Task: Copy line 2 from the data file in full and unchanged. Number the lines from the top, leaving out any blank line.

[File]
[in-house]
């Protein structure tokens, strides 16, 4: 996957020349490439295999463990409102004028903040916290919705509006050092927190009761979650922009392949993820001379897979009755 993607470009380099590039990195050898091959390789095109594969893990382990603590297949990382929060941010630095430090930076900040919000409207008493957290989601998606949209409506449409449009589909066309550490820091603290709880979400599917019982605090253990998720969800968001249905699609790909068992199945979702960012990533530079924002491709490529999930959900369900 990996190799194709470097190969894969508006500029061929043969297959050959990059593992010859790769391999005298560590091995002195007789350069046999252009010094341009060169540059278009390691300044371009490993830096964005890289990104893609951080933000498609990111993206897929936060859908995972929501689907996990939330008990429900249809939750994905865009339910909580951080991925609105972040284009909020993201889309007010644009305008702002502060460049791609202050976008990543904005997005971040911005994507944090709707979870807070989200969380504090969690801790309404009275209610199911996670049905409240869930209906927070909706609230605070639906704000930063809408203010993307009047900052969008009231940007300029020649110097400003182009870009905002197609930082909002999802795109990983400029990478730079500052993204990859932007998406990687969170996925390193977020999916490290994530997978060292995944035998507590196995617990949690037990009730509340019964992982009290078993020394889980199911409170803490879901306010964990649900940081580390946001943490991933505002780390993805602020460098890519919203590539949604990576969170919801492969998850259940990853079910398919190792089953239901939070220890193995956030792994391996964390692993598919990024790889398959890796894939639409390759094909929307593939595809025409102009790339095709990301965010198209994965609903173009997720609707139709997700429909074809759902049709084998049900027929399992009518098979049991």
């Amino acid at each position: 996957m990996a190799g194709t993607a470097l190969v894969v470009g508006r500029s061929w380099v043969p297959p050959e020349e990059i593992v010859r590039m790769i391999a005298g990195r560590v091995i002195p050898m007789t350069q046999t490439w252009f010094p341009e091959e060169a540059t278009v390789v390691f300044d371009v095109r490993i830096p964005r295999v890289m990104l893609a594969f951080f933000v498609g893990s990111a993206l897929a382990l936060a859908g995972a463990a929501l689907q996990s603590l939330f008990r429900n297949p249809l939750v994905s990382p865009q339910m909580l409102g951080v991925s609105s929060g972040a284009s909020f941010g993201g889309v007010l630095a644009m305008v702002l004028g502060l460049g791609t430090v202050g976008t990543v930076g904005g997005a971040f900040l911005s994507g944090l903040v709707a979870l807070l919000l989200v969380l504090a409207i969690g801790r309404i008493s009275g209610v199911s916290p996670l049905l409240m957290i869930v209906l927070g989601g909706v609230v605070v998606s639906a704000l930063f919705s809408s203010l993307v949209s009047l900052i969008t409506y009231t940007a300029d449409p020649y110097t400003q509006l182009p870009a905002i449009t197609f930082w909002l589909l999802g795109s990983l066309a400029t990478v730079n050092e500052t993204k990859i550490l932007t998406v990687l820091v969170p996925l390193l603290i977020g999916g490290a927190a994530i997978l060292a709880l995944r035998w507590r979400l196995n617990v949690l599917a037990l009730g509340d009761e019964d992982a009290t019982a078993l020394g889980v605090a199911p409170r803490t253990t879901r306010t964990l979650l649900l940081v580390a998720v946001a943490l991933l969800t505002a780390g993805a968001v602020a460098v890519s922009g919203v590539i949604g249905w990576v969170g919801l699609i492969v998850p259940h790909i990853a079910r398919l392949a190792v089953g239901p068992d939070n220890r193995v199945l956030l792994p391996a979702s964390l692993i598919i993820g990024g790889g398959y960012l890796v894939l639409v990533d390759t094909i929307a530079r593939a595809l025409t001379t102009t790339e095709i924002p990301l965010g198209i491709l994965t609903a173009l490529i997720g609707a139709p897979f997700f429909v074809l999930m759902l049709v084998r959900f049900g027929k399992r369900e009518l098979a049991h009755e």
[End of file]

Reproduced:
């Protein structure tokens, strides 16, 4: 996957020349490439295999463990409102004028903040916290919705509006050092927190009761979650922009392949993820001379897979009755 993607470009380099590039990195050898091959390789095109594969893990382990603590297949990382929060941010630095430090930076900040919000409207008493957290989601998606949209409506449409449009589909066309550490820091603290709880979400599917019982605090253990998720969800968001249905699609790909068992199945979702960012990533530079924002491709490529999930959900369900 990996190799194709470097190969894969508006500029061929043969297959050959990059593992010859790769391999005298560590091995002195007789350069046999252009010094341009060169540059278009390691300044371009490993830096964005890289990104893609951080933000498609990111993206897929936060859908995972929501689907996990939330008990429900249809939750994905865009339910909580951080991925609105972040284009909020993201889309007010644009305008702002502060460049791609202050976008990543904005997005971040911005994507944090709707979870807070989200969380504090969690801790309404009275209610199911996670049905409240869930209906927070909706609230605070639906704000930063809408203010993307009047900052969008009231940007300029020649110097400003182009870009905002197609930082909002999802795109990983400029990478730079500052993204990859932007998406990687969170996925390193977020999916490290994530997978060292995944035998507590196995617990949690037990009730509340019964992982009290078993020394889980199911409170803490879901306010964990649900940081580390946001943490991933505002780390993805602020460098890519919203590539949604990576969170919801492969998850259940990853079910398919190792089953239901939070220890193995956030792994391996964390692993598919990024790889398959890796894939639409390759094909929307593939595809025409102009790339095709990301965010198209994965609903173009997720609707139709997700429909074809759902049709084998049900027929399992009518098979049991």